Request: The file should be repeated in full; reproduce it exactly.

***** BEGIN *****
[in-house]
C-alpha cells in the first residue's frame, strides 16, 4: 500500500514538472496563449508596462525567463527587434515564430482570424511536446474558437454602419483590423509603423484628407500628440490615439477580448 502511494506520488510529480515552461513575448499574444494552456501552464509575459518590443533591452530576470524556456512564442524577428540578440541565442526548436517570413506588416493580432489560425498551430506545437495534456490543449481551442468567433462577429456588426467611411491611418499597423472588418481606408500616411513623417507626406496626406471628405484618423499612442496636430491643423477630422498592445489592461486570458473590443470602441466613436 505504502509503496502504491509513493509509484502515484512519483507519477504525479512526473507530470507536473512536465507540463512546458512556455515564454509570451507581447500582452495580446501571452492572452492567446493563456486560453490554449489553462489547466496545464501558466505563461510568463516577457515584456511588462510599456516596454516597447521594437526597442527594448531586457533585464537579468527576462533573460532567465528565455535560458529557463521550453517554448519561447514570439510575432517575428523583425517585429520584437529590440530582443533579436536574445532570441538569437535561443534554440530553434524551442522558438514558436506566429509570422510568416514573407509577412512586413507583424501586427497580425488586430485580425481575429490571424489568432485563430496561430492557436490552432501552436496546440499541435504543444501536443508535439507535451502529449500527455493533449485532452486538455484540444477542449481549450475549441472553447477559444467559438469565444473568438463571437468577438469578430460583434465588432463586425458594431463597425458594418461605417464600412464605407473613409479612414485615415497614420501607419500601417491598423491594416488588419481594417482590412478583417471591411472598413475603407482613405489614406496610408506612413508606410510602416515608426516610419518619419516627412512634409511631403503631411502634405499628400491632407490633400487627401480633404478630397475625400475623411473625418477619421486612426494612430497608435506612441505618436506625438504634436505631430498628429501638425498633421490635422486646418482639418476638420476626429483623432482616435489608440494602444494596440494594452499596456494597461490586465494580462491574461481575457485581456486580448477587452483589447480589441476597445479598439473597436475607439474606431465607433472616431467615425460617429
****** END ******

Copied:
[in-house]
C-alpha cells in the first residue's frame, strides 16, 4: 500500500514538472496563449508596462525567463527587434515564430482570424511536446474558437454602419483590423509603423484628407500628440490615439477580448 502511494506520488510529480515552461513575448499574444494552456501552464509575459518590443533591452530576470524556456512564442524577428540578440541565442526548436517570413506588416493580432489560425498551430506545437495534456490543449481551442468567433462577429456588426467611411491611418499597423472588418481606408500616411513623417507626406496626406471628405484618423499612442496636430491643423477630422498592445489592461486570458473590443470602441466613436 505504502509503496502504491509513493509509484502515484512519483507519477504525479512526473507530470507536473512536465507540463512546458512556455515564454509570451507581447500582452495580446501571452492572452492567446493563456486560453490554449489553462489547466496545464501558466505563461510568463516577457515584456511588462510599456516596454516597447521594437526597442527594448531586457533585464537579468527576462533573460532567465528565455535560458529557463521550453517554448519561447514570439510575432517575428523583425517585429520584437529590440530582443533579436536574445532570441538569437535561443534554440530553434524551442522558438514558436506566429509570422510568416514573407509577412512586413507583424501586427497580425488586430485580425481575429490571424489568432485563430496561430492557436490552432501552436496546440499541435504543444501536443508535439507535451502529449500527455493533449485532452486538455484540444477542449481549450475549441472553447477559444467559438469565444473568438463571437468577438469578430460583434465588432463586425458594431463597425458594418461605417464600412464605407473613409479612414485615415497614420501607419500601417491598423491594416488588419481594417482590412478583417471591411472598413475603407482613405489614406496610408506612413508606410510602416515608426516610419518619419516627412512634409511631403503631411502634405499628400491632407490633400487627401480633404478630397475625400475623411473625418477619421486612426494612430497608435506612441505618436506625438504634436505631430498628429501638425498633421490635422486646418482639418476638420476626429483623432482616435489608440494602444494596440494594452499596456494597461490586465494580462491574461481575457485581456486580448477587452483589447480589441476597445479598439473597436475607439474606431465607433472616431467615425460617429